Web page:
Monday 31 August 2015

A Tale of Two Tablets: Samsung Galaxy Tab P1000 and BlackBerry Playbook (2010)

Announced September 2010

The concept of a “tablet” had been around for five years or so by September 2010, with the Nokia 770 pioneering the way with modest sales in 2005. However, the launch of the original Apple iPad in January 2010 really defined what people expected from a tablet, and the iPad rapidly went on to be a huge success.

Of course, other manufacturers wanted a slice of this market and two of the earliest competitors were quite similar to each other - the Samsung Galaxy Tab P1000 and the BlackBerry PlayBook. However, neither of these could match the success of the Apple product for somewhat different reasons.

Both the Galaxy Tab and the PlayBook shared similar form factors, each using a 7” 1024 x 600 pixel panel and coming in at about half the weight and footprint of the original iPad. Both devices were available in either WiFi-only or (eventually) cellular versions, but they both ran very different operating systems.
Samsung Galaxy Tab P1000

Samsung's first Android tablet, the Samsung Galaxy Tab P1000 was an Android 2.2 "Froyo" device (upgradable to Android 2.3 “Gingerbread”), which was basically just a straight port of the OS that Samsung had running on their smartphones. This version of Android met with criticism as it wasn’t really designed to run on a big-screen device such as a tablet, to the extent that Google developed the tablet-only Android 3.0 “Honeycomb” OS that addressed many of those shortcomings.

Unlike the iPad, the original Galaxy Tab was a somewhat bland affair which didn’t have much shelf appeal when it hit the shops shortly before Christmas 2010. Even so, you might expect it to sell in reasonable numbers... but bizarrely it was even more expensive than the iPad to buy, and the Tab stayed firmly on the shelves until Samsung started to discount it heavily.

Overall, the original Galaxy Tab was not a successful product, but Samsung stuck with it and made much better and more competitive devices. Although Apple is still the manufacturer to beat, Samsung have carved out a significant slice of the tablet market five years later.

On the other hand, RIM had taken a different approach with the BlackBerry PlayBook. Although BlackBerry makers RIM were riding high with their traditional smartphones such as the Curve and Torch devices, the operating system on those was ancient and it was never going to be suitable for a tablet device.

Instead, the operating system on the PlayBook was based on QNX, a real-time OS aimed at embedded devices that RIM had acquired earlier in 2010. But QNX wasn’t really a consumer-ready OS, and although it provided a solid platform to build on, it still meant that RIM had to create almost everything from scratch. All rivals Samsung had to do was port Android, this was much harder and it took seven months from the product announcement to units actually shipped in the Spring of 2011.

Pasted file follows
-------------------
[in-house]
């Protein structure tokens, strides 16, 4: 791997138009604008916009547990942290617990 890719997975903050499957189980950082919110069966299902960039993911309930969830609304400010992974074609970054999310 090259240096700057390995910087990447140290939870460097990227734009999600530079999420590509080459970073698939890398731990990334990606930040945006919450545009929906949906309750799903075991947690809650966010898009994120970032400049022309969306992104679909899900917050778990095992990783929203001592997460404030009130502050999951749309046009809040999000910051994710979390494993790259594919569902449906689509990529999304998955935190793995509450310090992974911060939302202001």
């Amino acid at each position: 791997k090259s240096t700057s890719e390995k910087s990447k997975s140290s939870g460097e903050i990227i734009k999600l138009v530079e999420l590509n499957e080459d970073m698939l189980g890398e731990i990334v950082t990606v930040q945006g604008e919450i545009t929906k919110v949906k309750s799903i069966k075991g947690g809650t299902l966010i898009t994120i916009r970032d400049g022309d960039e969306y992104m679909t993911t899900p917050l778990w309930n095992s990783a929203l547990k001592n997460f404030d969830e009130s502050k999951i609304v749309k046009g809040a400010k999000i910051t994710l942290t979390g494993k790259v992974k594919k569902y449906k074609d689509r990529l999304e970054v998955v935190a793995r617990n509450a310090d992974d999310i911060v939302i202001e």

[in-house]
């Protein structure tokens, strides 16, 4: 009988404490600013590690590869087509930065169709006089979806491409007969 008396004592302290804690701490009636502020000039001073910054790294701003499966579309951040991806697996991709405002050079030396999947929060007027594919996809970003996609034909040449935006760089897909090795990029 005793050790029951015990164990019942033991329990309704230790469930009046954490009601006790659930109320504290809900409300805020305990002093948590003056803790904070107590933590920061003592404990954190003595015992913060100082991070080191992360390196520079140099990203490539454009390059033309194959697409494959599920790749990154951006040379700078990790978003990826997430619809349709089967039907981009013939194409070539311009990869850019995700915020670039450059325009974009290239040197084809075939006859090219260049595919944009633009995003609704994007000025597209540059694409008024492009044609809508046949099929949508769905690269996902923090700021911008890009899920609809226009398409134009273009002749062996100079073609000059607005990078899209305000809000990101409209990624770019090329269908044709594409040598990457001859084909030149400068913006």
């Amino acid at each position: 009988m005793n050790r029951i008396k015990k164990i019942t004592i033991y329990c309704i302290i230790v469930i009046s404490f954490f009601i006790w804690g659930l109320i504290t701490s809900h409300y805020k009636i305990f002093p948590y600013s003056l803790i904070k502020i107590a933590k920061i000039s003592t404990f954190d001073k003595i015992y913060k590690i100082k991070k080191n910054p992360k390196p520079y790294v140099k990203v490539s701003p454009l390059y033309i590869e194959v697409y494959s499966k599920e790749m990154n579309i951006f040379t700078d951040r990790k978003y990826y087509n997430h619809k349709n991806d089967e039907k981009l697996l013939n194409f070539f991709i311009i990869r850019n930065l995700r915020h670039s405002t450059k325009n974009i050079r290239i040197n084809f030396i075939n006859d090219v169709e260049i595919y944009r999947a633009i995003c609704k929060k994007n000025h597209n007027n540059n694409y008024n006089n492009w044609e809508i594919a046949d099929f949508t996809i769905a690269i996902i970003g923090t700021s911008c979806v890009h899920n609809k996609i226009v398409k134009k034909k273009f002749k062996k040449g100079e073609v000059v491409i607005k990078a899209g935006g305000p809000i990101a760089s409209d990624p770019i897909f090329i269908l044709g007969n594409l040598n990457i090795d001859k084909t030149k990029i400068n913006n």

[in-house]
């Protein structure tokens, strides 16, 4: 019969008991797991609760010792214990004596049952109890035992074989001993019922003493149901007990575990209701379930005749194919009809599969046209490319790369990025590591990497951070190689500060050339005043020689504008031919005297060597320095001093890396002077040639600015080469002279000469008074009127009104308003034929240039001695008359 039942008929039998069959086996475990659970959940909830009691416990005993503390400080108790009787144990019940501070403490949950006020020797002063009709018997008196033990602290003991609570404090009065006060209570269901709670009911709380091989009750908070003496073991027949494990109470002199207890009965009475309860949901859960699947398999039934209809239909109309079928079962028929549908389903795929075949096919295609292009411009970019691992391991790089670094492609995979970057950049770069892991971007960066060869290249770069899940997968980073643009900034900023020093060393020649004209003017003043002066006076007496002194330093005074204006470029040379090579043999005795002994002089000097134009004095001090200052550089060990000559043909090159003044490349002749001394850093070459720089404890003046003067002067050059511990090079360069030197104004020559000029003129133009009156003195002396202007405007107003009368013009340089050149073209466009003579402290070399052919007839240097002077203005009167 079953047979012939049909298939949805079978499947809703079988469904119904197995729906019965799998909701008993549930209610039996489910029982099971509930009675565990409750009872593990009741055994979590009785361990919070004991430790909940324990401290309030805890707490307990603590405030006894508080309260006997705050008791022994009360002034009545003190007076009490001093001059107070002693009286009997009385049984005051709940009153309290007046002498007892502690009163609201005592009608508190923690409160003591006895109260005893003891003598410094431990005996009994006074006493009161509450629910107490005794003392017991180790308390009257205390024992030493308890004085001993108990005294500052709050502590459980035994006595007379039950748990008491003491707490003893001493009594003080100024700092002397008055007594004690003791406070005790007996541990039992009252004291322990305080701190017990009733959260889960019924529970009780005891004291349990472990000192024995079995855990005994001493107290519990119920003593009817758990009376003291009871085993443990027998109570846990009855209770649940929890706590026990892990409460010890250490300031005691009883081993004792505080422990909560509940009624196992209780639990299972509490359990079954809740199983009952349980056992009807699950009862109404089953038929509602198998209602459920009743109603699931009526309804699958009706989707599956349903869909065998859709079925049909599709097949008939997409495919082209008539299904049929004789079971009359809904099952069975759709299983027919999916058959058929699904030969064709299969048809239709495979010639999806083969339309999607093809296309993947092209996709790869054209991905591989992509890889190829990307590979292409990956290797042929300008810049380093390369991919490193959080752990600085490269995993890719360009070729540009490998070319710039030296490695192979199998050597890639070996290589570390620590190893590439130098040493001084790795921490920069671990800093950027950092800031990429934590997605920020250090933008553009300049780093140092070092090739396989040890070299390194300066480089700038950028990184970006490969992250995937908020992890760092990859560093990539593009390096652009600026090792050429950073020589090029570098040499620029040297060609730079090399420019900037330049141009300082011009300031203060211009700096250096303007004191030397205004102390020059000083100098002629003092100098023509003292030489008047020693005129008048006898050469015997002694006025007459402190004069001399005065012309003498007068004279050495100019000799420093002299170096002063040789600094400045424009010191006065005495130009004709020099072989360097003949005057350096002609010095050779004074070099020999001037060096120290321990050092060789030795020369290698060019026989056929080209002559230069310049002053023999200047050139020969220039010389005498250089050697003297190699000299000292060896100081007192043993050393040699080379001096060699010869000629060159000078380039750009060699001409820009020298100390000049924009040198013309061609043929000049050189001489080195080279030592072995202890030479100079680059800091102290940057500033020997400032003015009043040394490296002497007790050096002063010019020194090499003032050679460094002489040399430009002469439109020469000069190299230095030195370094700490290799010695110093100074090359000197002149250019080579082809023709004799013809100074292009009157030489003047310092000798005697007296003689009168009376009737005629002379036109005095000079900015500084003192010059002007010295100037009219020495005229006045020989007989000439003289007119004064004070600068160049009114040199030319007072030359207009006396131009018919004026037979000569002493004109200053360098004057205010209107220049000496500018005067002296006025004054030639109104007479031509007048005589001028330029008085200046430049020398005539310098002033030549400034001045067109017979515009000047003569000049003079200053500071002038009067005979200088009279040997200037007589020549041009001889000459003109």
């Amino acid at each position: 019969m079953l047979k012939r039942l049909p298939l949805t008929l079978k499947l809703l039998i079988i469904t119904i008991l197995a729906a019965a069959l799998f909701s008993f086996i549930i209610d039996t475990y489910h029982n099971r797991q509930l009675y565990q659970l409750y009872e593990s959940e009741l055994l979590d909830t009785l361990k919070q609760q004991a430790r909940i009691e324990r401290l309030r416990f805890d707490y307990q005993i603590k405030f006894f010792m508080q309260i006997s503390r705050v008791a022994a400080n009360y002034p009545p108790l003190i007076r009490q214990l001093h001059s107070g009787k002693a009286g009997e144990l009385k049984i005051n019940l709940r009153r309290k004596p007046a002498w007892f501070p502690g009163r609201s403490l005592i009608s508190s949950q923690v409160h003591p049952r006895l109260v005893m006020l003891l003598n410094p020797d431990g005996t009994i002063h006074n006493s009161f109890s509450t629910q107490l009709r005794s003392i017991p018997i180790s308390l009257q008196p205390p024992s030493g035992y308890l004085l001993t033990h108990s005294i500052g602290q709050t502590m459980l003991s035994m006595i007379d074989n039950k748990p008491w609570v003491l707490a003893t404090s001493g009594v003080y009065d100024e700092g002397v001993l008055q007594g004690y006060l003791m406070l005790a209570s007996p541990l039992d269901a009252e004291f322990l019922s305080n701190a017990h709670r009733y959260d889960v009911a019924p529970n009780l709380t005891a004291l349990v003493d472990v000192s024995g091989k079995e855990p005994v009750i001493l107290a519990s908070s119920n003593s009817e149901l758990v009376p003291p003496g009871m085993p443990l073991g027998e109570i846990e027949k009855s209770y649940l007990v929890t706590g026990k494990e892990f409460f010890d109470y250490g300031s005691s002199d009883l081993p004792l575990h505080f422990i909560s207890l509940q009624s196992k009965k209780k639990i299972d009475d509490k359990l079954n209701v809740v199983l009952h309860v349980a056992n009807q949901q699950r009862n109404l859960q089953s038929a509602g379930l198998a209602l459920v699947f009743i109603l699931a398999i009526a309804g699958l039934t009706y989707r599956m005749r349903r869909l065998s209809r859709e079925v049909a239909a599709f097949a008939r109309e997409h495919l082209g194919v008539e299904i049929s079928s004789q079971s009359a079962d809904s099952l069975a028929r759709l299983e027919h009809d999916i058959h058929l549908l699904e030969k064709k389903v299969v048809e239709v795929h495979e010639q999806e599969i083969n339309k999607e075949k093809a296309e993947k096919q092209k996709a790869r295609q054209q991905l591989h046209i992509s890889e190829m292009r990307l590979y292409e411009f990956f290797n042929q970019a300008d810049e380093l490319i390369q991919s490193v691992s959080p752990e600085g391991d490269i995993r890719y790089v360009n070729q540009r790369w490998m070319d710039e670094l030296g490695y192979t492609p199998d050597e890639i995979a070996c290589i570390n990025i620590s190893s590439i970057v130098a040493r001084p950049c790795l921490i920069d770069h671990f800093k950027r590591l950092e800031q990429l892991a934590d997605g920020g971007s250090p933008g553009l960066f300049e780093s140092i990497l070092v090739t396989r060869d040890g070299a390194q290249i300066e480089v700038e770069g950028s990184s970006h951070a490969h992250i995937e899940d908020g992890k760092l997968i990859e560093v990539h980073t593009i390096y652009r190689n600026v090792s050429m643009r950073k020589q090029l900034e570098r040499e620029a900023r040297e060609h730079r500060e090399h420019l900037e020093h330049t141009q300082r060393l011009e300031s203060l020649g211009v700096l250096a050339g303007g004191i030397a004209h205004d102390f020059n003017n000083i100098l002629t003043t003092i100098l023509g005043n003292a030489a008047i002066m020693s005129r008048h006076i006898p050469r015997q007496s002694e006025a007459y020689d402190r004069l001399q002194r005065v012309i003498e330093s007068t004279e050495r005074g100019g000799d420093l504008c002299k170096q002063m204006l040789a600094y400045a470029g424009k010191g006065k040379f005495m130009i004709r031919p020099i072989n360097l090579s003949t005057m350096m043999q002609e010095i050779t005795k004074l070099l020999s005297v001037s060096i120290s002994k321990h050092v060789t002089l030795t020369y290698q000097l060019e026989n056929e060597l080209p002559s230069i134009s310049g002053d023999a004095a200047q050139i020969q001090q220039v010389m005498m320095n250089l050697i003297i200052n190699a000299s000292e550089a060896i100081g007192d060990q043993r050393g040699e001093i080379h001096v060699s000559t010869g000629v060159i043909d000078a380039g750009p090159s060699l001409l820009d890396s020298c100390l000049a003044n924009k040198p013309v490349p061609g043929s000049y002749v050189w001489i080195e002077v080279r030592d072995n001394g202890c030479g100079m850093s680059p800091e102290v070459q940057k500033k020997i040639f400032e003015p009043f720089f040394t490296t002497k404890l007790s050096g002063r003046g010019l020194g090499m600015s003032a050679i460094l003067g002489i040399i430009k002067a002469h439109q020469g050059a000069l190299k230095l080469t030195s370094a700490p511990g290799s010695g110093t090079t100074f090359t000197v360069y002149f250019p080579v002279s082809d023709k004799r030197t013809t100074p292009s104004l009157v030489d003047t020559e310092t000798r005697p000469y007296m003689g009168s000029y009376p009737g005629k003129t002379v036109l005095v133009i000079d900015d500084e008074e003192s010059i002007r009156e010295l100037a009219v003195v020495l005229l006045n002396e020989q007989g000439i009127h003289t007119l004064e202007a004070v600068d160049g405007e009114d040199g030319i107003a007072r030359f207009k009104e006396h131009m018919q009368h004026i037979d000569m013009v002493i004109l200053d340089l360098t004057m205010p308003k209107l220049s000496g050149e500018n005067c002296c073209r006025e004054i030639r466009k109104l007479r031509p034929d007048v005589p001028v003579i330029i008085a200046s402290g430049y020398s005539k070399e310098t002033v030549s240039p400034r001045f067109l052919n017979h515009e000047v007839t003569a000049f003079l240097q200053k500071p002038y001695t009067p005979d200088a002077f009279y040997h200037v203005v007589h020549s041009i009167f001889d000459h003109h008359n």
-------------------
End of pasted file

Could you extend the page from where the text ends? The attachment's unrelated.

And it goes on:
BlackBerry PlayBook (LTE version)

But when the PlayBook finally did hit the market, it was clear that it wasn’t ready. The operating system was extremely buggy, it had few applications of any real worth and worse still, it could not integrate with BlackBerry email which was the one killer application that RIM did better than everybody else.

Hundreds of thousands of PlayBooks were shipped to the supply chain, where they remained. Take-up of the PlayBook was close to zero, until RIM started to discount units very aggressively. However, PlayBooks clogged up the retail channel for years afterwards and indeed so-called “new” units are still available five years later.

Eventually the QNX-based OS on the PlayBook was developed into BlackBerry 10, which was launched with the BlackBerry Z10 in 2013. But RIM (now just called BlackBerry Ltd) had learned very little from the PlayBook, and sales channels became stuffed with Z10s that nobody wanted, leading to a billion-dollar inventory write-off.

BlackBerry never made another tablet, and by 2015 they are only just hanging on as a smartphone manufacturer. In fact, BlackBerry are now rumoured to be looking at moving to Android, which is really half a decade too late.

Although neither the Tab P1000 nor the PlayBook were a success, the 7” form factor actually was. In 2012 Apple launch the iPad Mini which was much smaller and lighter than the full-sized iPad of the time. And of course there are many, many Android tablets on the market today – but almost all of them are much cheaper than the iPad, which seems to be what consumers actually want.

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